Medieval and Early Modern Greek Manuscripts : Origen

Origen, Sextus Iulius Africanus

Medieval and Early Modern Greek Manuscripts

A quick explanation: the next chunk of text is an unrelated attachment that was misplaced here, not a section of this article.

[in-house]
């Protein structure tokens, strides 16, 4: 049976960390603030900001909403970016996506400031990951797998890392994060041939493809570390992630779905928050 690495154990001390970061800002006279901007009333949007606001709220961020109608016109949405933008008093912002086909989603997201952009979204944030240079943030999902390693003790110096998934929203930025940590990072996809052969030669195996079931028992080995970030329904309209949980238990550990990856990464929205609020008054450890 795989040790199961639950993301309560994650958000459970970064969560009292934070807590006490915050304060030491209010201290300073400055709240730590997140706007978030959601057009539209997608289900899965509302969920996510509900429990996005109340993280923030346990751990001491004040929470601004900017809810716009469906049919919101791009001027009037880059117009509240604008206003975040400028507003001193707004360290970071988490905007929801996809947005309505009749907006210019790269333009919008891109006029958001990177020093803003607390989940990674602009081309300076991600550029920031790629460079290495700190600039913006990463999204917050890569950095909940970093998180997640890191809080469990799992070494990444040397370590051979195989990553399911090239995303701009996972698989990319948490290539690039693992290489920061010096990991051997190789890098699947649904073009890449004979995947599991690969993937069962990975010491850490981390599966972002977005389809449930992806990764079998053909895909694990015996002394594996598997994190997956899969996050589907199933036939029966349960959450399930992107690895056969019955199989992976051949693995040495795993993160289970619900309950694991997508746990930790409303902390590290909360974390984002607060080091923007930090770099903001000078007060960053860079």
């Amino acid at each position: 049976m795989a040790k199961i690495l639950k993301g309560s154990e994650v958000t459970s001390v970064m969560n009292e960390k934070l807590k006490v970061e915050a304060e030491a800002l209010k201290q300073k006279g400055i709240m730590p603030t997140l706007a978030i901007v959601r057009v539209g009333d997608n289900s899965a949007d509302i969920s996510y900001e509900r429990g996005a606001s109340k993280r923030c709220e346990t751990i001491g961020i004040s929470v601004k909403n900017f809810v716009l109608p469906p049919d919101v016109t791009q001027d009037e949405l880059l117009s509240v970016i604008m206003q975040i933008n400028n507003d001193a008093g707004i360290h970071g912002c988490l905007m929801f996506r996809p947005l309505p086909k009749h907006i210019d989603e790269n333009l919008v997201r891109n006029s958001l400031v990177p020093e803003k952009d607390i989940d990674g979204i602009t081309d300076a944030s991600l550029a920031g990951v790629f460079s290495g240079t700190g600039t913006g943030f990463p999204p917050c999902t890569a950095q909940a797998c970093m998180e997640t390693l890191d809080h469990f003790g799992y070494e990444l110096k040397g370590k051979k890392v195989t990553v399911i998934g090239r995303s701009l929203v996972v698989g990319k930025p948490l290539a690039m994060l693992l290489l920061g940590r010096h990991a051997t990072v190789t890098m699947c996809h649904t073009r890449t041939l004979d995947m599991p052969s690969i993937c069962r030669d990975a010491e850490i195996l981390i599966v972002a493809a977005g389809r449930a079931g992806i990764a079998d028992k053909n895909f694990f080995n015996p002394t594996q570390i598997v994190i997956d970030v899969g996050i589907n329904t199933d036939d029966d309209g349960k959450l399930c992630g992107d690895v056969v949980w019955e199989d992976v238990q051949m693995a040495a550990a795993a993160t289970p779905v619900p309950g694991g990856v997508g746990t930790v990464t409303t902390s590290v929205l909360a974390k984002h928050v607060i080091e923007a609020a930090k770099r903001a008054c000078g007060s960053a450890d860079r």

<p style='text-align: justify;'> This manuscript contains <i> Origen</i>'s <i> Philocalia</i>. Origen, a theologian who lived between the end of the 3rd and the first half of the 4th century CE, was reportedly a very prolific author; however, few of his writings survive, due to the condemnation of his teachings. The <i> Philocalia</i> is an anthology of texts by Origen in twenty-seven chapters, principally in the area of Biblical exegesis. The text, as it is common in the manuscripts, is preceded by a letter by Gregory of Nazianzus to Theodore bishop of Tyane, the most ancient document citing the <i> Philocalia</i> (see, among others, M. Harl, N. De Lange, <i> Origène Philocalie, 1-20 Sur les Écritures et la lettre à Africanus sur l'histoire de Suzanne</i> (Paris, 1983), pp. 19-24).</p><p style='text-align: justify;'> This copy of the <i> Philocalia</i> was produced at the beginning of the 17th century: the transcription of the Greek text was completed in September 1606, that of the Latin text in September 1604. The Greek text was copied from Munich, Bayerische Staatsbibliothek, Cod. Graec. 523 (see J. Armitage Robinson, 'On the Text of the Philocalia of Origen', <i> The Journal of Philology</i> 18 (1889), 36-68 (p. 47)). It was owned by the German librarian, editor and scholar David Hoeschel (1556-1617), and, later, by Thomas Gale.</p><p style='text-align: justify;'> Five folded leaves have been bound with the manuscript. These contain Origen's <i> Epistula ad Iulium Africanum</i>, and Sextus Iulius Africanus'<i> Epistula ad Origenem</i>. They were copied in 1629 by Patrick Young (1584-1652), Greek scholar and royal librarian.</p><p style='text-align: justify;'> Dr Erika Elia</p>


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